From the odd part-time jobs and curriculum activities during my University days, I’ve come to learn that I’m someone who is self-motivated and always strive for the best. I remember that one of my sponsoring club’s Lions once told me that, “If you’re going to do something, why not put in your best effort?” It made so much sense that I applied it to my everyday life. To a certain extent, it has helped me excel in achieving my goals. Through those accomplishments, I had a sense of pride and convinced that these traits would be carried forward when I enter the workforce.
Little did I know that the corporate world was a whole different beast itself. To those who do not know me personally, I’ve graduated in 2009 with a double major of Marketing and IT. Since July 2009, I’ve been employed as an IT Support Specialist, SAP Functional to be exact. It was a dream job then as firstly, I wanted a SAP-related job. Secondly, the pay and benefits were good for a fresh grad and the work/life balance culture of my department had given me time to manage my club activities and hobbies. True enough, it gave me the motivation to learn as much as I could in the early days.
However, being self-motivated for the odd part time jobs is one thing, staying motivated after spending most of your working life in front of the laptop is another. As time passes by, working life was starting to get too comfortable for my own good. Going to work has become routine and I’ve got accustomed to it. It felt like a job that needs to be done and less of a challenge. At a certain point, I’ve even casually questioned if I’m in the right industry or whether I’m cut for an IT job that’s lacking of human interaction. Though, I rarely complain despite these minor setbacks.
Late last year, a good friend of mine told me that even though I’m not actively looking for a new job, I should update my resume and keep an eye on the market. It’s a way to keep oneself floating and not too sticky to a company. It hit me then that I was indeed getting too sticky and it may not be the best for myself. I realized too that I won’t be in the 20s for long and it is during these years that I should be going at full throttle. If these years are to go to waste, there will be little if no time left once I settle down. Subsequently, I updated the resume.
Fast forward to a few weeks ago, I received an offer from a different company (FYI, same industry but a new set of challenges and job scope). It promised me a good learning opportunity but at the same time forewarned that there won’t be room for contemplation. Suddenly, there was a good chance that I will be spending my entire workdays with a different bunch of people in a different set of environment. Truth to be told, I wasn’t prepared. Prior to that, I thought that it would be easy when a really good offer comes along but it was almost a 360 degree change. It took me a few weeks to take it in and make a decision. Believe me, it was a hard one and I referred to friends and family whom I trust (To those who were so supportive, I don’t know how to thank you guys.) before coming to the final decision. I knew I had nothing to lose and it’s a leap of faith worth taking. Calculated risk, if you will. Last week, I tendered my resignation.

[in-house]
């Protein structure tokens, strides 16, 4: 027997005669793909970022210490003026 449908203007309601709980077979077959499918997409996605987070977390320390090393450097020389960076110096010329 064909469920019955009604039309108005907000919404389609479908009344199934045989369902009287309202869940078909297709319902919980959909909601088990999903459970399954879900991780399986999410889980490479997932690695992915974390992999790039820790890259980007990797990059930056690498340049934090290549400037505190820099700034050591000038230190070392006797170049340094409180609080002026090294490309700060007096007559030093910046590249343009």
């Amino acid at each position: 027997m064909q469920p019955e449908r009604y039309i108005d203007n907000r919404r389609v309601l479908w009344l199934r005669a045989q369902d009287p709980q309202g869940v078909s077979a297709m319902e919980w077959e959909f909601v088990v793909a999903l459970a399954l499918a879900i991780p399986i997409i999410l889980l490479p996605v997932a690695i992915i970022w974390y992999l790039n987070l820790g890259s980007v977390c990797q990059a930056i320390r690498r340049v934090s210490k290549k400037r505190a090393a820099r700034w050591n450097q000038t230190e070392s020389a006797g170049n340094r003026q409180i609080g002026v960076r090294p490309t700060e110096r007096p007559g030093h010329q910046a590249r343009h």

A few days ago, an ex-schoolmate text me to ask if I’m interested in playing guitar for a gig this week. Bear in mind that my guitar has been neglected cruelly due to other commitments and an indie gig may not be the best place to start playing again. Nevertheless for the rest of the day, I was so damn hyped up by the prospects of performing in public again (Even though it may be a one-off.) and couldn’t wait to start the first practice. I got so excited that I accepted his invitation immediately.
That adrenaline rush was a familiar feeling I haven’t felt for a long time. I knew I need to channel that youthful energy in my new workplace to get the best out of myself. The timing of the gig couldn’t be better.
Wish me luck.